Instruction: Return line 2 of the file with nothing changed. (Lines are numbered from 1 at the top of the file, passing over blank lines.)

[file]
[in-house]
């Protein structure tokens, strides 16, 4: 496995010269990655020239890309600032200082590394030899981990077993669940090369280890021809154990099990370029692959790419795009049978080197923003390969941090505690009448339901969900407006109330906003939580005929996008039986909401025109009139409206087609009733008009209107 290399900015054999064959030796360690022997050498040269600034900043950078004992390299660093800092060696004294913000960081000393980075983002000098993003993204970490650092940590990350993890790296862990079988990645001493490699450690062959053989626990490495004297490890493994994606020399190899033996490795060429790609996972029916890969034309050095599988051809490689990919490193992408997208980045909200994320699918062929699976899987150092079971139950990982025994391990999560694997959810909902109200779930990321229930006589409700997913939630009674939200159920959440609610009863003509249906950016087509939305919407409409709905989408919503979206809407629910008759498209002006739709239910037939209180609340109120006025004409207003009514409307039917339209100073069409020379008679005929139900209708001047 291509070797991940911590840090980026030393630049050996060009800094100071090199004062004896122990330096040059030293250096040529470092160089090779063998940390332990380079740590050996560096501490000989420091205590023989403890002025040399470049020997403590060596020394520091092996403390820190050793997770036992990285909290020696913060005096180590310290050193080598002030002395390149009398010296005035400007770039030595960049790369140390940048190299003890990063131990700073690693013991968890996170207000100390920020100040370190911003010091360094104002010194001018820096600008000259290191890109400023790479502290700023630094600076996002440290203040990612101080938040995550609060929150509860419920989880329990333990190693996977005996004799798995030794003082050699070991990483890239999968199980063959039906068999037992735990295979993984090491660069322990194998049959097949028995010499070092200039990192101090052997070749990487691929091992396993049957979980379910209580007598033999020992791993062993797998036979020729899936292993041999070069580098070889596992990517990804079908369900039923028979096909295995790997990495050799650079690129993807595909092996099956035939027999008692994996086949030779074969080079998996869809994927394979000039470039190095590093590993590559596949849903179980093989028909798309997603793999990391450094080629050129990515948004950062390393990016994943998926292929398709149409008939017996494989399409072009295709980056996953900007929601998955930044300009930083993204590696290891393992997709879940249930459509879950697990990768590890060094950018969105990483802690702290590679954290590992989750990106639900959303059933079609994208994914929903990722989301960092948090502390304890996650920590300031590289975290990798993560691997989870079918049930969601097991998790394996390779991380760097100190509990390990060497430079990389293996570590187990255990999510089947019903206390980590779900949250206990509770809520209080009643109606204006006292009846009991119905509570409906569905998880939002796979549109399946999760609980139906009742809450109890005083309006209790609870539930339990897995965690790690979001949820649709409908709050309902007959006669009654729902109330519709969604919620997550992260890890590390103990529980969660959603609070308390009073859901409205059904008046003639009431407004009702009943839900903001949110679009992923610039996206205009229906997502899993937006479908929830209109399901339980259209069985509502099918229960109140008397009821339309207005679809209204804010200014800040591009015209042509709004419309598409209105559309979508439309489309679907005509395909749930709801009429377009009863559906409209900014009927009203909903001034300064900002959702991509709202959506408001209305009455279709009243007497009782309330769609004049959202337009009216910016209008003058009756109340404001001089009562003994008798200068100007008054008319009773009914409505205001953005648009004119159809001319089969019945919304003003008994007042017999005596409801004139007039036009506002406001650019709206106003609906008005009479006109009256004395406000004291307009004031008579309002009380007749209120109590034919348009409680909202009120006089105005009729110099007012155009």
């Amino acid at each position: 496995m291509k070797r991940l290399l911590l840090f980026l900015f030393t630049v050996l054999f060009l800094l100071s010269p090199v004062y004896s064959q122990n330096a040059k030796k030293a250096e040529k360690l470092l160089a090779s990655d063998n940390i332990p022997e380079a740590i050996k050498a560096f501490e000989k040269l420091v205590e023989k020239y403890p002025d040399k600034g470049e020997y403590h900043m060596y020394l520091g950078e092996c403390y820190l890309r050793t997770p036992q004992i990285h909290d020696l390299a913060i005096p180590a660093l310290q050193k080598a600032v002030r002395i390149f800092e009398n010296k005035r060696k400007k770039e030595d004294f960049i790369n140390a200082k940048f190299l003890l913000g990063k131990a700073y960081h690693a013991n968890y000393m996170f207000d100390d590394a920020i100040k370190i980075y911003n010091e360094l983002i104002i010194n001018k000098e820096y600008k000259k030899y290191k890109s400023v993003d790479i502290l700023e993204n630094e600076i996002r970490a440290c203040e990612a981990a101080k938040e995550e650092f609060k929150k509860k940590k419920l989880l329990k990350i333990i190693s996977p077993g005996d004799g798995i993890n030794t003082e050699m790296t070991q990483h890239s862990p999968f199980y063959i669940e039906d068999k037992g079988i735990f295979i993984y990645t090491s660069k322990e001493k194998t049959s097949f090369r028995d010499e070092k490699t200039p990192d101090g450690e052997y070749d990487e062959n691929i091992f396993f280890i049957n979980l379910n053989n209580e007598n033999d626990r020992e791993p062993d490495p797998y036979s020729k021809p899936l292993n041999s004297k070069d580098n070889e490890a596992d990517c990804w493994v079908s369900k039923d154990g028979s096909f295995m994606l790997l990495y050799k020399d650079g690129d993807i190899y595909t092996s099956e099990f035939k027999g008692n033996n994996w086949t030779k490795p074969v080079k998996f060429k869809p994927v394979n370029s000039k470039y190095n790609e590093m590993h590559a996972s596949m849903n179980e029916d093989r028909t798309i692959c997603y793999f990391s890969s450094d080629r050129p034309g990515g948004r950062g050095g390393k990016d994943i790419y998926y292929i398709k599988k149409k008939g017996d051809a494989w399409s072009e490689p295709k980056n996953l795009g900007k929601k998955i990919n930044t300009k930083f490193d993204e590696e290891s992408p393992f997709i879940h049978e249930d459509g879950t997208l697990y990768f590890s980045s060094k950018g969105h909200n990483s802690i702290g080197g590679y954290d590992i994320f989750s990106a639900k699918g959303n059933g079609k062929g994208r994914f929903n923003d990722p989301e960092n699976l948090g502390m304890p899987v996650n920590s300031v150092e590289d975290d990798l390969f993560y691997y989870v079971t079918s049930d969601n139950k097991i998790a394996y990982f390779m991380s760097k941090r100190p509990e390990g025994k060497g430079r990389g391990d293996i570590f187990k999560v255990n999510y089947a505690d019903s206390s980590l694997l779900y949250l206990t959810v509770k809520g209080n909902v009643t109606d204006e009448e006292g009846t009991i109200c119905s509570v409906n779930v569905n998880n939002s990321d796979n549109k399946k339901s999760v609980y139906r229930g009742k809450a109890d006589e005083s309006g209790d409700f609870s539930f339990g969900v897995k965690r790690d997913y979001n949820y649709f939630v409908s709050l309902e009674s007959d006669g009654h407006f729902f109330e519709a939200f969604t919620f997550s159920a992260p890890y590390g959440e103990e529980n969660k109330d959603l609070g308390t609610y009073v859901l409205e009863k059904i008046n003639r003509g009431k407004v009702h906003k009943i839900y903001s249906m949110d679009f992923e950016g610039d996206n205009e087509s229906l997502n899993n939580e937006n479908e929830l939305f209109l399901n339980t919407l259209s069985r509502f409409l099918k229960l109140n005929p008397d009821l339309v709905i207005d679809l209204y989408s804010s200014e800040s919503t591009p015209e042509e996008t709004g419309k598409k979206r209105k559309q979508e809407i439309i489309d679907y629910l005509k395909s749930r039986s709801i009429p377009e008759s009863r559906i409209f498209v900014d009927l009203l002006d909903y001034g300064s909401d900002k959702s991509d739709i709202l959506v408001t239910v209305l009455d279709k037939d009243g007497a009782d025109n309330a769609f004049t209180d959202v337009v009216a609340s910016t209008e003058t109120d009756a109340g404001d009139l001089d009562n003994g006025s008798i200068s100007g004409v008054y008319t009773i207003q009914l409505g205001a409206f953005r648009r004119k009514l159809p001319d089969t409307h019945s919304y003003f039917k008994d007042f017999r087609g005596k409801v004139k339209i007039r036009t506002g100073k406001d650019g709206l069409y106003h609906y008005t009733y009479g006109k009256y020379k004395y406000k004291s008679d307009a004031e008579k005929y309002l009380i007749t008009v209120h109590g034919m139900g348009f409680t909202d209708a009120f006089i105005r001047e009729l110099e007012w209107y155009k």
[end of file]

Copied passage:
């Protein structure tokens, strides 16, 4: 496995010269990655020239890309600032200082590394030899981990077993669940090369280890021809154990099990370029692959790419795009049978080197923003390969941090505690009448339901969900407006109330906003939580005929996008039986909401025109009139409206087609009733008009209107 290399900015054999064959030796360690022997050498040269600034900043950078004992390299660093800092060696004294913000960081000393980075983002000098993003993204970490650092940590990350993890790296862990079988990645001493490699450690062959053989626990490495004297490890493994994606020399190899033996490795060429790609996972029916890969034309050095599988051809490689990919490193992408997208980045909200994320699918062929699976899987150092079971139950990982025994391990999560694997959810909902109200779930990321229930006589409700997913939630009674939200159920959440609610009863003509249906950016087509939305919407409409709905989408919503979206809407629910008759498209002006739709239910037939209180609340109120006025004409207003009514409307039917339209100073069409020379008679005929139900209708001047 291509070797991940911590840090980026030393630049050996060009800094100071090199004062004896122990330096040059030293250096040529470092160089090779063998940390332990380079740590050996560096501490000989420091205590023989403890002025040399470049020997403590060596020394520091092996403390820190050793997770036992990285909290020696913060005096180590310290050193080598002030002395390149009398010296005035400007770039030595960049790369140390940048190299003890990063131990700073690693013991968890996170207000100390920020100040370190911003010091360094104002010194001018820096600008000259290191890109400023790479502290700023630094600076996002440290203040990612101080938040995550609060929150509860419920989880329990333990190693996977005996004799798995030794003082050699070991990483890239999968199980063959039906068999037992735990295979993984090491660069322990194998049959097949028995010499070092200039990192101090052997070749990487691929091992396993049957979980379910209580007598033999020992791993062993797998036979020729899936292993041999070069580098070889596992990517990804079908369900039923028979096909295995790997990495050799650079690129993807595909092996099956035939027999008692994996086949030779074969080079998996869809994927394979000039470039190095590093590993590559596949849903179980093989028909798309997603793999990391450094080629050129990515948004950062390393990016994943998926292929398709149409008939017996494989399409072009295709980056996953900007929601998955930044300009930083993204590696290891393992997709879940249930459509879950697990990768590890060094950018969105990483802690702290590679954290590992989750990106639900959303059933079609994208994914929903990722989301960092948090502390304890996650920590300031590289975290990798993560691997989870079918049930969601097991998790394996390779991380760097100190509990390990060497430079990389293996570590187990255990999510089947019903206390980590779900949250206990509770809520209080009643109606204006006292009846009991119905509570409906569905998880939002796979549109399946999760609980139906009742809450109890005083309006209790609870539930339990897995965690790690979001949820649709409908709050309902007959006669009654729902109330519709969604919620997550992260890890590390103990529980969660959603609070308390009073859901409205059904008046003639009431407004009702009943839900903001949110679009992923610039996206205009229906997502899993937006479908929830209109399901339980259209069985509502099918229960109140008397009821339309207005679809209204804010200014800040591009015209042509709004419309598409209105559309979508439309489309679907005509395909749930709801009429377009009863559906409209900014009927009203909903001034300064900002959702991509709202959506408001209305009455279709009243007497009782309330769609004049959202337009009216910016209008003058009756109340404001001089009562003994008798200068100007008054008319009773009914409505205001953005648009004119159809001319089969019945919304003003008994007042017999005596409801004139007039036009506002406001650019709206106003609906008005009479006109009256004395406000004291307009004031008579309002009380007749209120109590034919348009409680909202009120006089105005009729110099007012155009």